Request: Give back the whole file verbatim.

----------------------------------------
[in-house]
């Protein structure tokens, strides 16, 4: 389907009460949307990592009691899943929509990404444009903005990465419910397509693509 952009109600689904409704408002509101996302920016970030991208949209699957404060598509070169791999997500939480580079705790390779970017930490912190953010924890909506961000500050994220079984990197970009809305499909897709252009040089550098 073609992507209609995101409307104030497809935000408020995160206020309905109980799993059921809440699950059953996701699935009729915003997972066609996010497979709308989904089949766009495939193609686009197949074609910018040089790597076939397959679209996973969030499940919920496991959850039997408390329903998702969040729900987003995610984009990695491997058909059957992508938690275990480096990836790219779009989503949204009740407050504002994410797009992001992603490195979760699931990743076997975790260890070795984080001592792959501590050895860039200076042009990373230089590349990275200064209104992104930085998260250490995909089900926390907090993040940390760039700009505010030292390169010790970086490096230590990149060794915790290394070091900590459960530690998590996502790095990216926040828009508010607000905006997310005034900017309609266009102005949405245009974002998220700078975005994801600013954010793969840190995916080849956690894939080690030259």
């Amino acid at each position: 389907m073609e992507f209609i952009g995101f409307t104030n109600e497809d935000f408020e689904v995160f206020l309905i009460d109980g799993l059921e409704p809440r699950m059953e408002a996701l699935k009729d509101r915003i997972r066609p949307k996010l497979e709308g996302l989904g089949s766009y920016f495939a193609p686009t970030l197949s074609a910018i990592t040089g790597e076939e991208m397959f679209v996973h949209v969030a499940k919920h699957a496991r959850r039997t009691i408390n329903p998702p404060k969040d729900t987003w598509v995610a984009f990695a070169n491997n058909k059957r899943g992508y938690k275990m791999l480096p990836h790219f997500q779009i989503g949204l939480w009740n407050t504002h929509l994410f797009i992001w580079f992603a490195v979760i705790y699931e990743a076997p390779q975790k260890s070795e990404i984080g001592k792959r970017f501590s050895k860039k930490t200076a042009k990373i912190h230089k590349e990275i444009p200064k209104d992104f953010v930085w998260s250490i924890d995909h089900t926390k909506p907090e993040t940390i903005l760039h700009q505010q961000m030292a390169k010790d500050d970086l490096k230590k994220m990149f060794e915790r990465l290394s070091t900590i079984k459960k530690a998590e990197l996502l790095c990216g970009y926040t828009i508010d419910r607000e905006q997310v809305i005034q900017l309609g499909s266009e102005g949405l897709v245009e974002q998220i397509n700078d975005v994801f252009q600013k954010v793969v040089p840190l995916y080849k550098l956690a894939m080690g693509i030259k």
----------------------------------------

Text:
[in-house]
């Protein structure tokens, strides 16, 4: 389907009460949307990592009691899943929509990404444009903005990465419910397509693509 952009109600689904409704408002509101996302920016970030991208949209699957404060598509070169791999997500939480580079705790390779970017930490912190953010924890909506961000500050994220079984990197970009809305499909897709252009040089550098 073609992507209609995101409307104030497809935000408020995160206020309905109980799993059921809440699950059953996701699935009729915003997972066609996010497979709308989904089949766009495939193609686009197949074609910018040089790597076939397959679209996973969030499940919920496991959850039997408390329903998702969040729900987003995610984009990695491997058909059957992508938690275990480096990836790219779009989503949204009740407050504002994410797009992001992603490195979760699931990743076997975790260890070795984080001592792959501590050895860039200076042009990373230089590349990275200064209104992104930085998260250490995909089900926390907090993040940390760039700009505010030292390169010790970086490096230590990149060794915790290394070091900590459960530690998590996502790095990216926040828009508010607000905006997310005034900017309609266009102005949405245009974002998220700078975005994801600013954010793969840190995916080849956690894939080690030259």
């Amino acid at each position: 389907m073609e992507f209609i952009g995101f409307t104030n109600e497809d935000f408020e689904v995160f206020l309905i009460d109980g799993l059921e409704p809440r699950m059953e408002a996701l699935k009729d509101r915003i997972r066609p949307k996010l497979e709308g996302l989904g089949s766009y920016f495939a193609p686009t970030l197949s074609a910018i990592t040089g790597e076939e991208m397959f679209v996973h949209v969030a499940k919920h699957a496991r959850r039997t009691i408390n329903p998702p404060k969040d729900t987003w598509v995610a984009f990695a070169n491997n058909k059957r899943g992508y938690k275990m791999l480096p990836h790219f997500q779009i989503g949204l939480w009740n407050t504002h929509l994410f797009i992001w580079f992603a490195v979760i705790y699931e990743a076997p390779q975790k260890s070795e990404i984080g001592k792959r970017f501590s050895k860039k930490t200076a042009k990373i912190h230089k590349e990275i444009p200064k209104d992104f953010v930085w998260s250490i924890d995909h089900t926390k909506p907090e993040t940390i903005l760039h700009q505010q961000m030292a390169k010790d500050d970086l490096k230590k994220m990149f060794e915790r990465l290394s070091t900590i079984k459960k530690a998590e990197l996502l790095c990216g970009y926040t828009i508010d419910r607000e905006q997310v809305i005034q900017l309609g499909s266009e102005g949405l897709v245009e974002q998220i397509n700078d975005v994801f252009q600013k954010v793969v040089p840190l995916y080849k550098l956690a894939m080690g693509i030259k």